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Screening for p53 Gene Mutations in Archived Tumors of Workers Occupationally Exposed to Carcinogens: Examples from Analysis of Bladder Tumors

Esteve Asunción PhD; Sørlie, Therese MS; Martel-Planche, Ghyslaine MS; Hollstein, Monica PhD; Kusters, Inca MS; Lewalter, Jürgen MD; Vineis, Paolo MD; Stephan-Odenthal, Manfred MD; Montesano, Ruggero MD, PhD
Journal of Occupational and Environmental Medicine: January 1995
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Point mutations in the p53 tumor suppressor gene are the most common genetic alterations in human cancers. The nature and location of these mutations can be informative in assessing the importance of putative carcinogenic agents. Potential associations between a given carcinogen and a specific mutation pattern can be substantiated when the exposure history of the patients is known. While the past exposure to environmental risk factors is often difficult to determine, documented occupational exposure to carcinogens presents a unique situation for evaluating this approach. Analysis usually involves working with paraffin-embedded tissues, fixed under conditions suboptimal for genetic analysis and stored for many years, since frozen tissues are not available in sufficient numbers. The particular methodological problems encountered with fixed samples are discussed here, using as illustration an ongoing study of oncogene and tumor suppressor gene mutations in archived bladder tumors of workers exposed to aromatic amines and nonexposed patients.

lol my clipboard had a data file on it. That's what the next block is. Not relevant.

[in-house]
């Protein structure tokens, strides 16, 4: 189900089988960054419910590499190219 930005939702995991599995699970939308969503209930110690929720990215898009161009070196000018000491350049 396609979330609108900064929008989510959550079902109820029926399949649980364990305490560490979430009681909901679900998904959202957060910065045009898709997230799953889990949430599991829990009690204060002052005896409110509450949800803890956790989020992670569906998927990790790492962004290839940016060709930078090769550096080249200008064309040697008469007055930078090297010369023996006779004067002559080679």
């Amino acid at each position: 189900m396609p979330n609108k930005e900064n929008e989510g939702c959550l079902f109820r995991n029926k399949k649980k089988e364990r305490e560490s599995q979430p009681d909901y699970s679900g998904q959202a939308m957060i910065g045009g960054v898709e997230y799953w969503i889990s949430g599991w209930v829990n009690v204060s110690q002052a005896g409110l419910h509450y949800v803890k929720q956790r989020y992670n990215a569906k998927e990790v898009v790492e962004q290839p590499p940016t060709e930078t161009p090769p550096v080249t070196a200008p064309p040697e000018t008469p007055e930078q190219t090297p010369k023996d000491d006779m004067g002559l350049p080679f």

© Williams & Wilkins 1995. All Rights Reserved.